Bishops in Burundi Denounce Recent General Elections, Highlight “many irregularities”

Bishops in Burundi with Pope Francis during their ad limina visit in Rome in 2018.

Members of the Conference of Catholic Bishops of Burundi (CECAB) have denounced the recent general elections in their country alleging “many irregularities”, which they say put to question the outcome of the poll announced Monday, May 25.

The anomalies in the May 20 poll, the Bishops say in their collective statement issued Tuesday, May 26, range from events before, during and after the actual casting of ballots.

“The Catholic Church deplores in particular the pressure exercised on certain party agents to sign in advance reports on the vote counting exercise, the stuffing of some ballot boxes, voting in place of the deceased and refugees, multiple votes by proxy, the fact that there were voters in some polling stations who voted more than once,” the Bishops in Burundi have highlighted.

They add in their statement signed by CECAB Chairman, Bishop Joachim Ntahondereye, “We deplore many irregularities with regard to the freedom and transparency of the electoral process as well as fairness in the treatment of certain candidates and voters.”

They also condemn “the exclusion of some party agents and observers from the places where the votes were counted, the intimidation and coercion of some voters by administrative officials who accompanied them to the polling booths, (and) the intrusion of unauthorized persons into the counting stations.”


On Monday, the Electoral Commission of Burundi declared Evariste Ndayishimiye, a candidate of the ruling National Council for the Defense of Democracy–Forces for the Defense of Democracy (CNDD-FDD), the winner of the presidential election, having received 68.72 percent of the votes, more than double the opposition’s leader, Agathon Rwasa, who garnered 24.19 percent.

The opposition party, the National Council for Liberty (CNL), called the process “an electoral masquerade” and promised to appeal to the Constitutional Court this week. If the opposition’s appeal is rejected, Ndayishimiye will be sworn into office in August, according to country’s constitution.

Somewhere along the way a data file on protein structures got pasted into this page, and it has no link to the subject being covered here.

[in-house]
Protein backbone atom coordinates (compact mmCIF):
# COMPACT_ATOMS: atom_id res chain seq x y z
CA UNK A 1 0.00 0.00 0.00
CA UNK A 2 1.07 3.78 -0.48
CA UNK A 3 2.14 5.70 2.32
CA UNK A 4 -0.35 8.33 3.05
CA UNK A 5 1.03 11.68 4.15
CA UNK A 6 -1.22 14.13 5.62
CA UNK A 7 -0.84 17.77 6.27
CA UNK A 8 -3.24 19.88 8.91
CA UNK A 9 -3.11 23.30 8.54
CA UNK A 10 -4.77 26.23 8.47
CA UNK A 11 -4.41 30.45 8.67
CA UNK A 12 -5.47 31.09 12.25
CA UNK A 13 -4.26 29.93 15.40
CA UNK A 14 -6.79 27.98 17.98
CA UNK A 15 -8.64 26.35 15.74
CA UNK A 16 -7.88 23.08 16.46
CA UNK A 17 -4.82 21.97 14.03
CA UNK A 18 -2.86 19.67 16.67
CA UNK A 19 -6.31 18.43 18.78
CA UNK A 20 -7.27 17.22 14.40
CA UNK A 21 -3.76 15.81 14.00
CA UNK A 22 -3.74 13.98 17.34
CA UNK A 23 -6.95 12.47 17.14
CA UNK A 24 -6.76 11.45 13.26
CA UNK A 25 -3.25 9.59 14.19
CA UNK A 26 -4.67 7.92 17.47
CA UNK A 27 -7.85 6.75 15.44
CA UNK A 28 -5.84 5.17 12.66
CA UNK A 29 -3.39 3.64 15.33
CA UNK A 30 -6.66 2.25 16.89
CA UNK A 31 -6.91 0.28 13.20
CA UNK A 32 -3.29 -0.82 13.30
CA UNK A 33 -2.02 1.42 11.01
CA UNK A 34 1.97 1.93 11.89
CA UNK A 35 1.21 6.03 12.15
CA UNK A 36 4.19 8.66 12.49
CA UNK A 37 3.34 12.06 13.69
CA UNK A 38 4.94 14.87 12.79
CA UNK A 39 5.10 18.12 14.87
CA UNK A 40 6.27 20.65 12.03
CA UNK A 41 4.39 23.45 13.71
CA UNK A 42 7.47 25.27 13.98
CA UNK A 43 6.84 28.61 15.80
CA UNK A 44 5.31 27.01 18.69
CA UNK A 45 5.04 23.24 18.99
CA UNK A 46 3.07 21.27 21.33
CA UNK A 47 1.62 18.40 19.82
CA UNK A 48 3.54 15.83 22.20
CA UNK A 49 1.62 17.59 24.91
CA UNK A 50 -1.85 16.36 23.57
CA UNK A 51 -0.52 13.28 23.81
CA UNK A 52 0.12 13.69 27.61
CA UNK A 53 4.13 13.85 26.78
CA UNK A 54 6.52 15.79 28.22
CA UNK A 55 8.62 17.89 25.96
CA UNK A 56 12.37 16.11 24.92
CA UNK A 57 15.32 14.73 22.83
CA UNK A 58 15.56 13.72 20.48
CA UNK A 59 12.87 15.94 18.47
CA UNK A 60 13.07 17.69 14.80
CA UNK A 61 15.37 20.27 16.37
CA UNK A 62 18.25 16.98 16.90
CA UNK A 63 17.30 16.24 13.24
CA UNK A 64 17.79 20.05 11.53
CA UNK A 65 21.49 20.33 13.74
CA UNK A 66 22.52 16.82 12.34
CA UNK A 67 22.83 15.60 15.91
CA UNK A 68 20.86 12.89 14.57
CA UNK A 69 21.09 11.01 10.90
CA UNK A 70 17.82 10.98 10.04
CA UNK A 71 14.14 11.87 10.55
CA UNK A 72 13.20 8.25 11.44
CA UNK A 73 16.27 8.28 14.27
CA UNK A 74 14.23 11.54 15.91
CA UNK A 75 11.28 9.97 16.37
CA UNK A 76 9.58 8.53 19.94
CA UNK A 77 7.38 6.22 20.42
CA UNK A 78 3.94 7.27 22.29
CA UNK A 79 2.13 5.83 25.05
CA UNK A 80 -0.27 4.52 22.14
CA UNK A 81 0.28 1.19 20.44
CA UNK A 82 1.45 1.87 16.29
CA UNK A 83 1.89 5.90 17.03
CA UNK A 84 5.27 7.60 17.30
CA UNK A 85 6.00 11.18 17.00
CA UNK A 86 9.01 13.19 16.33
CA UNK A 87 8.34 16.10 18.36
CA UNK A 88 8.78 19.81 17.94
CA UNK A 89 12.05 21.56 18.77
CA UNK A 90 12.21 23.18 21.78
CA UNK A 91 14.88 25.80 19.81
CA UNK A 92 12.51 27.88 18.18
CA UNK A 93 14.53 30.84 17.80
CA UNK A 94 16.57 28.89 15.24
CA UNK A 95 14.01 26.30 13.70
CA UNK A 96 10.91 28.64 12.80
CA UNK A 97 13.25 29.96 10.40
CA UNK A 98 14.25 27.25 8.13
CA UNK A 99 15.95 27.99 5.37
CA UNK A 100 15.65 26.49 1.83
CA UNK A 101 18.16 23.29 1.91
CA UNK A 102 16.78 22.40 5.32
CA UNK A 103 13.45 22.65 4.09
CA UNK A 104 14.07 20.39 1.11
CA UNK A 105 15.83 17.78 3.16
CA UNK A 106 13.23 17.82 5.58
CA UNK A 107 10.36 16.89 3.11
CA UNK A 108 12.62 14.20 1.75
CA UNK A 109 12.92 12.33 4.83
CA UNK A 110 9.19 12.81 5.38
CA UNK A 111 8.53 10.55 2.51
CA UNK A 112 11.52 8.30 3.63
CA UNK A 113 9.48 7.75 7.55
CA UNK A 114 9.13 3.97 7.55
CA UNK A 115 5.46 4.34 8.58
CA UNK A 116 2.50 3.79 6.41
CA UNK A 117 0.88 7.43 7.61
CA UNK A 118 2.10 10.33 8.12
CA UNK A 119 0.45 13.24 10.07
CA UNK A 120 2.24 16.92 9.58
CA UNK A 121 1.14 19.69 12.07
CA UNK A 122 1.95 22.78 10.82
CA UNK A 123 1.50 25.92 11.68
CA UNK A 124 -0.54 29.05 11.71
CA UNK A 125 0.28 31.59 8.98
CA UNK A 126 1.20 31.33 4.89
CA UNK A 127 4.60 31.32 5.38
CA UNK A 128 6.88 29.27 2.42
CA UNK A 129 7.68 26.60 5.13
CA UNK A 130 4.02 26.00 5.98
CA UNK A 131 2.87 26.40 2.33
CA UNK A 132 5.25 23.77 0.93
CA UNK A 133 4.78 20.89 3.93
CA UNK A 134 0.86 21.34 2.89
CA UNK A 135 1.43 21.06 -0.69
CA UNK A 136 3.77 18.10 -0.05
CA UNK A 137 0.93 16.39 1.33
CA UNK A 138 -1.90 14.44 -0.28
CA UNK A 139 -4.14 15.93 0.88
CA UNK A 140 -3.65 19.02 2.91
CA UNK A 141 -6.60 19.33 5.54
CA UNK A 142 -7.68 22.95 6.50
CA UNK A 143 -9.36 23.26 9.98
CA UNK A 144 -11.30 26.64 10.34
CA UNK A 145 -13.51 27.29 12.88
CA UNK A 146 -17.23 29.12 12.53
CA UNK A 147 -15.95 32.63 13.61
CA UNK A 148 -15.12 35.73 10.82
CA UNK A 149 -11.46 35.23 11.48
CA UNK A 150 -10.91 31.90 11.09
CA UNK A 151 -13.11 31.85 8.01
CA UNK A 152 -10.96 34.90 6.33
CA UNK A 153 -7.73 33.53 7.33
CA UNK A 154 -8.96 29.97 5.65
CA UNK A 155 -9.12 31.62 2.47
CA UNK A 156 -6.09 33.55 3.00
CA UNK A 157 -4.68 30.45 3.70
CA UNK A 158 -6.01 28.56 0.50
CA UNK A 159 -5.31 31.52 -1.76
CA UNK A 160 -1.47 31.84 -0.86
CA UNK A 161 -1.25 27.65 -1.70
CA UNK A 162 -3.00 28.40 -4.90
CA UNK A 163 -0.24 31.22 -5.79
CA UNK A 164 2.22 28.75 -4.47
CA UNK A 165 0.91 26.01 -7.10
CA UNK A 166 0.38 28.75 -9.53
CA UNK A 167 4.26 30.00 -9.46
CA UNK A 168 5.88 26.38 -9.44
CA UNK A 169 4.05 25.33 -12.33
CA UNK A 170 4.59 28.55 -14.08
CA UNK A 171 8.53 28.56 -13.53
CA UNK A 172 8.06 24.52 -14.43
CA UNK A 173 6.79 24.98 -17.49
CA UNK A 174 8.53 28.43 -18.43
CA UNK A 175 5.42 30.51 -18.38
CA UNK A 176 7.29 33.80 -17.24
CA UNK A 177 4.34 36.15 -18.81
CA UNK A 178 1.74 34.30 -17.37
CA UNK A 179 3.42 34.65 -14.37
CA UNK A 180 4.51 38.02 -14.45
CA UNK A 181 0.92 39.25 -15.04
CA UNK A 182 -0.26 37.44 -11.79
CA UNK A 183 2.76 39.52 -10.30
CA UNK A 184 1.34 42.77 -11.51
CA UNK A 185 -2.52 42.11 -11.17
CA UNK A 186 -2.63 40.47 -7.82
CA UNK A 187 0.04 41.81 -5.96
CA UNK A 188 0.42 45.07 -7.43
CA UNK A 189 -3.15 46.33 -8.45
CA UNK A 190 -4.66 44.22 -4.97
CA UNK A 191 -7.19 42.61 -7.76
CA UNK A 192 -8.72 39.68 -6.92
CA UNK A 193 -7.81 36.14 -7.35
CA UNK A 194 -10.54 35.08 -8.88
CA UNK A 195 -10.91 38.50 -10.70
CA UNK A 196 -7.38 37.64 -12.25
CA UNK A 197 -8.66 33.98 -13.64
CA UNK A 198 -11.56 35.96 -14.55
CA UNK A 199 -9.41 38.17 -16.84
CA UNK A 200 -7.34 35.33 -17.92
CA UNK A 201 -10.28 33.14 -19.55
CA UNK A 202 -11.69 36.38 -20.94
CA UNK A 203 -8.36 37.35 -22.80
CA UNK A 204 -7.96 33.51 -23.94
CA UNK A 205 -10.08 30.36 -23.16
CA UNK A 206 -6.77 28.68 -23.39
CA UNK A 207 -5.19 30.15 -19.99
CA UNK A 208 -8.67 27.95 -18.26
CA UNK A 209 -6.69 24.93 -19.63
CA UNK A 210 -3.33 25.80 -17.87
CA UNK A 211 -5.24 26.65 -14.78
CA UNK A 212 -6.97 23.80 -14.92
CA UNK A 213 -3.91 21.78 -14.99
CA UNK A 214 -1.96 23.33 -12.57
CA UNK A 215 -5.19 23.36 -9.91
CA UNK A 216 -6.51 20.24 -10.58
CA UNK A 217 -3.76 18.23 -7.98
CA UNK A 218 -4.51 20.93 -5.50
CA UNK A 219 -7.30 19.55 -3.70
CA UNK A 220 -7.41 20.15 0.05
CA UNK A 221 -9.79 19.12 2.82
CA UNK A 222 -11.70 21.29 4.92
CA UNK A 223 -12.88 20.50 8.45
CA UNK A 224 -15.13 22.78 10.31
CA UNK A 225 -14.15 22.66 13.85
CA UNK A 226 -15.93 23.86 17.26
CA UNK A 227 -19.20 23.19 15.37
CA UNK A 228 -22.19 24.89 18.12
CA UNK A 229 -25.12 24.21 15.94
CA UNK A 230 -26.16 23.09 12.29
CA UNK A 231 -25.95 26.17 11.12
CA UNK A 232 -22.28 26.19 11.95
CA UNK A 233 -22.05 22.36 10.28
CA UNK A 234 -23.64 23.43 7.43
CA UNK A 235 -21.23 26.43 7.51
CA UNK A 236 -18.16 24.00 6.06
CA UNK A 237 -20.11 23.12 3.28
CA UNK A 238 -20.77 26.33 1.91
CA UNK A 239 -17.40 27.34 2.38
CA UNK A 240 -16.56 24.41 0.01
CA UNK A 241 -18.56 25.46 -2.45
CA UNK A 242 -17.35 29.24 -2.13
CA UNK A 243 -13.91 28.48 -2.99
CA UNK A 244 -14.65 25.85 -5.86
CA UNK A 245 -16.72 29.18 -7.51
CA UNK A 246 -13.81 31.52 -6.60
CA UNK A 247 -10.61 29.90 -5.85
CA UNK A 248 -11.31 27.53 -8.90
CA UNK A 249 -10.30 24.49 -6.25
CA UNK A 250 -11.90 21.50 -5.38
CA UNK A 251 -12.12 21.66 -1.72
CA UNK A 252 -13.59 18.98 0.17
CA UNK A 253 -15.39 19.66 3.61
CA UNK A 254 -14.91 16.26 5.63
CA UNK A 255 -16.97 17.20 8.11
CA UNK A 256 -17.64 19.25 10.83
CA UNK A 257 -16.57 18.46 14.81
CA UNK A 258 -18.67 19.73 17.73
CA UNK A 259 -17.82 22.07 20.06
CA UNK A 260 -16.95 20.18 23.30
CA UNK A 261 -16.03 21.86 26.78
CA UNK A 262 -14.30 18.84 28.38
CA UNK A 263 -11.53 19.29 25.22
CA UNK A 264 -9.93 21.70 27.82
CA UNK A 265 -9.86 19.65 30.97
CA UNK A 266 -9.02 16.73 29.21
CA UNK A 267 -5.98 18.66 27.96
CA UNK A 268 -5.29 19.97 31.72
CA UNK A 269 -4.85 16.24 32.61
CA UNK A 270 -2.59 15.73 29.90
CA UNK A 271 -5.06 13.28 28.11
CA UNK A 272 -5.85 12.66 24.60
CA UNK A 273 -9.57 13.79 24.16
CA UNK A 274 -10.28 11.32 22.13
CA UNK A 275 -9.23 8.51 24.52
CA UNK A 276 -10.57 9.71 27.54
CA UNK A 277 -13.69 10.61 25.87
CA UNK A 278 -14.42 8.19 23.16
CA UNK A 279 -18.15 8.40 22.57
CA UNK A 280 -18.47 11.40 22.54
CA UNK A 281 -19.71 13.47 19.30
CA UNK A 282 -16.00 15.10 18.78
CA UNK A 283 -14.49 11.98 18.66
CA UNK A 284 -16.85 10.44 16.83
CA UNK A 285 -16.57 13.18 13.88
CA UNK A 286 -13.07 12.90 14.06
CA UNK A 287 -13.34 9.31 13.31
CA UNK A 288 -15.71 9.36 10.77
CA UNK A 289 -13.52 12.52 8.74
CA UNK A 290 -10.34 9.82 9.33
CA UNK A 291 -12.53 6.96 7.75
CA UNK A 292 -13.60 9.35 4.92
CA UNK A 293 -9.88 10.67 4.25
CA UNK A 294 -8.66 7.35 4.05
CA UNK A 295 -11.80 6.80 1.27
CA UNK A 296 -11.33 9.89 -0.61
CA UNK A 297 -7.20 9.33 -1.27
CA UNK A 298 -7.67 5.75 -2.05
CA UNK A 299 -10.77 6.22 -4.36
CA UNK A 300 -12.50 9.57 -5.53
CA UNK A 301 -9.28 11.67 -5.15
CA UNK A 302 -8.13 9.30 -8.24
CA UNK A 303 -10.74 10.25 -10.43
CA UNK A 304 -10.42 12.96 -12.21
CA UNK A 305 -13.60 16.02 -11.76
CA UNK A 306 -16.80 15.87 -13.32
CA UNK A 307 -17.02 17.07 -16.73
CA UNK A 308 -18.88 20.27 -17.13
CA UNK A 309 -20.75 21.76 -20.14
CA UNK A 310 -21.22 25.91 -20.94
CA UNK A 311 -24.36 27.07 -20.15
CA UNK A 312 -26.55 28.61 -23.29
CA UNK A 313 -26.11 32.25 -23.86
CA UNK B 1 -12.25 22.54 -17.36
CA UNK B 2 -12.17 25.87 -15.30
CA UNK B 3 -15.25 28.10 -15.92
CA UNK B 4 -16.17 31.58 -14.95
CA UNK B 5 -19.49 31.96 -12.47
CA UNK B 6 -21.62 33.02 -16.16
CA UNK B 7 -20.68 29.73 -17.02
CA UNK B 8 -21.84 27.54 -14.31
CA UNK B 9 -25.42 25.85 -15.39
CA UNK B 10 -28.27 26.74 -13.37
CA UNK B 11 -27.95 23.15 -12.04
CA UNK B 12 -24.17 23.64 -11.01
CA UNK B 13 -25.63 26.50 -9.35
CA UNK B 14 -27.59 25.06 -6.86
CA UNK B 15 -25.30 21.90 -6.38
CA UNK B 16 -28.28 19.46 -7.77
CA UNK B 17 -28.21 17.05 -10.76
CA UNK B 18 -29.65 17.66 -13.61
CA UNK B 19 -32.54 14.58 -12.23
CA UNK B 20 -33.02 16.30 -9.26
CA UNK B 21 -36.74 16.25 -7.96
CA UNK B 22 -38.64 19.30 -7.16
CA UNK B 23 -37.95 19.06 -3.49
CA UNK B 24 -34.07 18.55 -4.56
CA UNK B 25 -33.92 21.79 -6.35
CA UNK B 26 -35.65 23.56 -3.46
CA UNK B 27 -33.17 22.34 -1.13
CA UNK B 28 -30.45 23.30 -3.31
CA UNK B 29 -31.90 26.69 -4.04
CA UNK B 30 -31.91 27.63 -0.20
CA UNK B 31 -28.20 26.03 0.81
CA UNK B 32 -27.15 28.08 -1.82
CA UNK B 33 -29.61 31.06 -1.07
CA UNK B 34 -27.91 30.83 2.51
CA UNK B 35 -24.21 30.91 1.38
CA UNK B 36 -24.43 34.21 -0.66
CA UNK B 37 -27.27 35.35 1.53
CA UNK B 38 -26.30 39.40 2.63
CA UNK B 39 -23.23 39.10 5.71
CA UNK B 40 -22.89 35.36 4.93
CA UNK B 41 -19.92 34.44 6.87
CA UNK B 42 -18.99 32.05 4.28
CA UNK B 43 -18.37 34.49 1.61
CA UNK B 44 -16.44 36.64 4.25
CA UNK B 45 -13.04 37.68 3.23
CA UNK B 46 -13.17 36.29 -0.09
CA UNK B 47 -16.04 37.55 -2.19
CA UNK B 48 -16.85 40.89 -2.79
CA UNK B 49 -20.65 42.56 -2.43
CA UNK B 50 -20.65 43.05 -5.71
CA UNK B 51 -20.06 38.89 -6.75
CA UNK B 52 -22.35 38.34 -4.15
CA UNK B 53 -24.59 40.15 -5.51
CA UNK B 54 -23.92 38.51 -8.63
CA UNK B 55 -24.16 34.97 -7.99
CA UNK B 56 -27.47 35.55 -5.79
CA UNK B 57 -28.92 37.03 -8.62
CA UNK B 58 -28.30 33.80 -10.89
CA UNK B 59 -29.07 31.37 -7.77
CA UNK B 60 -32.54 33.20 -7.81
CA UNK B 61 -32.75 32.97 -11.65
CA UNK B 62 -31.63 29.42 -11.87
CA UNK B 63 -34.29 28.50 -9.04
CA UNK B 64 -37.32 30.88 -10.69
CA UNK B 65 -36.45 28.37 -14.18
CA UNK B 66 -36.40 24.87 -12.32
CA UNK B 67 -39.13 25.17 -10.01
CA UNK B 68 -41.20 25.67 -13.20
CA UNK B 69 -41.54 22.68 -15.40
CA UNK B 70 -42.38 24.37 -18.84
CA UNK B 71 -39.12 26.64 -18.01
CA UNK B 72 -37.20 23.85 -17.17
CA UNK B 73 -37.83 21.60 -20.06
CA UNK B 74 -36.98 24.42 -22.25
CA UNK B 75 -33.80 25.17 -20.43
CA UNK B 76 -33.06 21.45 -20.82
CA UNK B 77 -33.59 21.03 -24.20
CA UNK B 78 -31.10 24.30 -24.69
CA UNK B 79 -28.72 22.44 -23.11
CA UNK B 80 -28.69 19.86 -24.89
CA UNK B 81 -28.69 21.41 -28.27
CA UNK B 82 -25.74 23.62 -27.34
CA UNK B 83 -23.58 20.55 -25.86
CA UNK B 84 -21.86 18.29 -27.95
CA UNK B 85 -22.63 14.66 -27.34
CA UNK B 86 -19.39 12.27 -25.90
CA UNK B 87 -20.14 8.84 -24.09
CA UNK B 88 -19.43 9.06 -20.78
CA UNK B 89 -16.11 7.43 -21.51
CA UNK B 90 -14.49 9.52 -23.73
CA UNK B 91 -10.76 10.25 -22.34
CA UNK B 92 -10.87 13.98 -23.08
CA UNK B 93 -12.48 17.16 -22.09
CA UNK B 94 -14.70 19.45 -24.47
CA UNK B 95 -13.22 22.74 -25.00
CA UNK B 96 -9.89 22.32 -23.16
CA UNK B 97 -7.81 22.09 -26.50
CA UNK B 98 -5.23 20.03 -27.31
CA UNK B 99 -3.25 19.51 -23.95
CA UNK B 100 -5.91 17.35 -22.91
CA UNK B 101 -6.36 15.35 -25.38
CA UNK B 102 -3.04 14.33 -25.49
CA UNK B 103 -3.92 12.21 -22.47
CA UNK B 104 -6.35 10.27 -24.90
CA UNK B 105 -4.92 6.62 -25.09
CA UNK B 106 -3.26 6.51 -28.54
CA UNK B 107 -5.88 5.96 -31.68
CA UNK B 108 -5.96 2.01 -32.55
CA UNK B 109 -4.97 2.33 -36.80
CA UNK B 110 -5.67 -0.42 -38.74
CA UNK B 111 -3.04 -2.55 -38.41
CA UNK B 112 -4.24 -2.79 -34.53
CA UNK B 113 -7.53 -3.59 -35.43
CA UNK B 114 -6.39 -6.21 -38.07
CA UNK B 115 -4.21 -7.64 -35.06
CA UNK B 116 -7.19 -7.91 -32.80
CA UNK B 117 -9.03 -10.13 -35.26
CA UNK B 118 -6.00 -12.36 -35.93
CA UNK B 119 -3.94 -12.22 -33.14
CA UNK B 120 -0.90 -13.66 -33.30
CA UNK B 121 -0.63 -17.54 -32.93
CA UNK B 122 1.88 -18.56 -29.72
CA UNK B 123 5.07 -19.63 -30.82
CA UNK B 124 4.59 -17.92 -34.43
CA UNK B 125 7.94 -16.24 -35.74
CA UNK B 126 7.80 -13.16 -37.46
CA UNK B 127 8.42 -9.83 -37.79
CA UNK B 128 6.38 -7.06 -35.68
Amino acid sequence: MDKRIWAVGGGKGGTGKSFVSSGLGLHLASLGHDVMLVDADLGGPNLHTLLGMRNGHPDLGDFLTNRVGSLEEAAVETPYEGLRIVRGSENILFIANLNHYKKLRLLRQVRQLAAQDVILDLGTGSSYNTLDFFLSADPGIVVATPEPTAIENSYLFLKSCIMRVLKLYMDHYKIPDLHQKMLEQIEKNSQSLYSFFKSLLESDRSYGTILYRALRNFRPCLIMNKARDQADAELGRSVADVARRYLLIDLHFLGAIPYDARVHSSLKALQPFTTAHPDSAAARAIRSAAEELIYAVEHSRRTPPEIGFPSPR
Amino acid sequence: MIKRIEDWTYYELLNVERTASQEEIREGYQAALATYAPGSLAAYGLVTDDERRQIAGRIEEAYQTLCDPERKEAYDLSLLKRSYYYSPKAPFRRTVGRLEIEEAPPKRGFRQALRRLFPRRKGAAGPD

During the elections, the Catholic Church deployed 2,716 observers to monitor the polling stations. While the number of observers was fewer than the number of stations, they were able to analyze polling stations in all of Burundi’s 119 municipalities.

“In the face of these and other irregularities, we wonder whether they do not undermine the (final) results to be proclaimed by the Constitutional Court on 4 June,” probe the members of CECAB in their collective statement.

The Catholic Bishops in Burundi also call for calm and recommend all those who feel that their rights have been violated to privilege authorized ways to be restored to their rights.

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“We condemn all injustices as much as we refuse any recourse to the path of violence,” the Prelates say.

They add, “We recommend that the public authorities punish all those who, after the vote, persecute their neighbors or discourage those who might be tempted to torment them for demonstrating political tendencies different from their own.”

“From the moment when the law had allowed several candidates to take part in the campaign, every citizen had the right to express his or her preference for the candidate of his or her choice,” they observe.

Meanwhile, the electoral commission chief Pierre Claver Kazihise said, Thursday, he was “surprised” by CECAB’s conclusions and said national observers from 38 other civil society and religious groups had “not seen the same thing”.

Foreign observers were not allowed to oversee the electoral process.


Burundi’s main opposition party on Thursday filed its submission to the Constitutional Court to contest the results of the presidential election.

Prior to the elections, Bishops in Burundi expressed concern about election-related violence in their country and called on all Burundians to be ready to “accept the results of the elections and ensure that no one causes instability or war.”

They also urged those responsible for the electoral process and other authorities to remain vigilant and ensure freedom for all.

Burundi has been plagued by unrest since April 2015 when President Pierre Nkurunziza announced his bid for a disputed third term. However, in June 2018, President Nkurunziza said that he would not seek another term.

Relations between the Church and the state have been tense since 2015.

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Last year, the Bishops emphasized the administration's political violence and warned that the Imbonerakure – the youth wing of the ruling party – had replaced security forces in the country.

In response, the government said that some Bishops should be defrocked and claimed that these men were spitting “venomous hatred through incendiary messages,” according to a tweet from presidential spokesman Willy Nyamitwe.

In their May 26 collective statement, the Bishops appealed to the people of God in Burundi “to put their trust in the Lord who remains the only Master in history and to keep calm.”

Jude Atemanke is a Cameroonian journalist with a passion for Catholic Church communication. He holds a Bachelor’s Degree in Journalism and Mass Communication from the University of Buea in Cameroon. Currently, Jude serves as a journalist for ACI Africa.